But the key design factor of both bombs was that they were air burst weapons - denotated at about 600M altitude - and they were very small, very low power weapons for nukes. They were purposely denotated at that height to cause more physical damage from the thermal flash and shockwave. This meant very little radioactive material reached the ground.

Chernobyl put out more radioactive material than Hiroshima and Nagasaki. It actually put out almost as much radioactive material as all the above ground weapons test ever conducted. It was a massively dirty accident.

Quoting AGM100 (Reply 13):
I understand it would need to withstand a tremendous blast like Chernobyl possibly , but I don't envision reactors the size of Chernobyl .

Actually you need reactors much bigger than Chernobyl in their power output. The design of Chernobyl was the problem, not the size. The design allowed the accident to happen. An identical accident cannot happen in western design reactors. The danger event for western reactors was Three Mile Island.
 
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Aesma
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RE: Nuclear Reactors In Every Major City..

Wed Feb 03, 2010 12:46 am

You don't build a nuclear reactor in a city, that's foolish. You build it where there are as few people as possible.

Quoting Tugger (Reply 9):
This is not true, there are many types of reactors out there that do not need cooling, the Chinese are looking to utilize these types of designs for their reactors.

The example I know of is called a "pebble bed reactor", they are design such that even a complete loss of coolant (indefinitely) does not cause the reactor to overheat. Both GE and Westinghouse reactors that don't require "strong cooling".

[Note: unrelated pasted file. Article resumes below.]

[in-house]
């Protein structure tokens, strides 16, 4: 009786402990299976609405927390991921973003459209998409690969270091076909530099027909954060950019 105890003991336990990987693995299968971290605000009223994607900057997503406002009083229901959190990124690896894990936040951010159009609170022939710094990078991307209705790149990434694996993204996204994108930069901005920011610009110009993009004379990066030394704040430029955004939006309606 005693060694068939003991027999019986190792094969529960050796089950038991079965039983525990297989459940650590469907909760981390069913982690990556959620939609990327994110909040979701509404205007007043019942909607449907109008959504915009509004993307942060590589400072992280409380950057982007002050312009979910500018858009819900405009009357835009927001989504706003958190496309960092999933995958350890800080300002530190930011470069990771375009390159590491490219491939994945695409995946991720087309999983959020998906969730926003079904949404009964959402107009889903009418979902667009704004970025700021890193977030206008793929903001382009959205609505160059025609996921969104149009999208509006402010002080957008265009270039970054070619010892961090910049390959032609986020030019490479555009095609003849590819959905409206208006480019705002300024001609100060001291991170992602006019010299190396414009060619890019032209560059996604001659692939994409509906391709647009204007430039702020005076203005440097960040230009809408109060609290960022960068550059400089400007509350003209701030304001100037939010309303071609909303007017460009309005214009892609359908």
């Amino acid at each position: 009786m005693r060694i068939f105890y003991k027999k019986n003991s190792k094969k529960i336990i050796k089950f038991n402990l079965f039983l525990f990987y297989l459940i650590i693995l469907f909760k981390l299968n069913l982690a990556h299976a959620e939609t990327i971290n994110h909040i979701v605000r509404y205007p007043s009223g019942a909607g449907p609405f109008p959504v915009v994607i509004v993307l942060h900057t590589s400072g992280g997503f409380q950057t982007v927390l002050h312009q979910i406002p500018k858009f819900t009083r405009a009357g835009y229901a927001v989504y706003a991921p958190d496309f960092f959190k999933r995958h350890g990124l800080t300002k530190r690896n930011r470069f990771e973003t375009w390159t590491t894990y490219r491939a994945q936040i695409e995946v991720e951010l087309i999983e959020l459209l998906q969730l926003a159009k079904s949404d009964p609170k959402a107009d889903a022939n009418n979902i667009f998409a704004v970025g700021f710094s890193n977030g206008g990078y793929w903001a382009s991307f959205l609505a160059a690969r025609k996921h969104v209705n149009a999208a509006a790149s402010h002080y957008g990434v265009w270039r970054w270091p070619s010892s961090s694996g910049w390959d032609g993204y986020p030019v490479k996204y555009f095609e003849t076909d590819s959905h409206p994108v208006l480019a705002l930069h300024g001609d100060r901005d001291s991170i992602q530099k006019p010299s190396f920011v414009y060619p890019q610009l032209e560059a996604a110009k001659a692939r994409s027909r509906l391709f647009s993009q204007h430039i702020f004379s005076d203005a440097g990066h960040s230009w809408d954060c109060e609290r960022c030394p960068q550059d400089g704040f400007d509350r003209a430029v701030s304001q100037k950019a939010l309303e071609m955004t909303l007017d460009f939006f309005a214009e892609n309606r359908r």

Tugg

Unless it has a 100% yield, it needs cooling. It's just a safer (and maybe cheaper, we'll see when one is built) alternative. Well, we'll also see about the safer part then, but in theory it is.
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RE: Nuclear Reactors In Every Major City..

Wed Feb 03, 2010 12:49 am



Quoting Superfly (Reply 34):


The soon-to-be closed General Motors/Toyota plant (NUMMI) down in Fremont or at the fmr. Naval shipyard at Hunters Point here in San Francisco.

Yeah, I have one problem with nuclear reactors in San Francisco. See, sometimes the ground here moves. And sometimes it moves really hard. Better move the reactors into the east a bit where the ground doesn't move so much.

Now, the thorium reactor might be the perfect solution to this problem. It ain't fusion, but it's the next best thing.
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Aesma
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RE: Nuclear Reactors In Every Major City..

Wed Feb 03, 2010 1:06 am

Quoting MD-90 (Reply 30):
That sounds more like France doesn't have enough electricity generating capacity for a/c use during summer.

Yeah that's possible. Until some years ago nobody had A/C here, but in summer 2003 we had record high temps (with a lot of death due to lack of preparation) and now it is quite frequent.

BTW we're starting to have problems in the winter too, this winter being colder than usual, there is not enough power and we import again, the colder days.

That's easily explained by capacity not being builtd at an adequate pace. Now that we're seeing that it's more difficult to build a power plant as quickly as back in the day, let's hope that something is done quickly.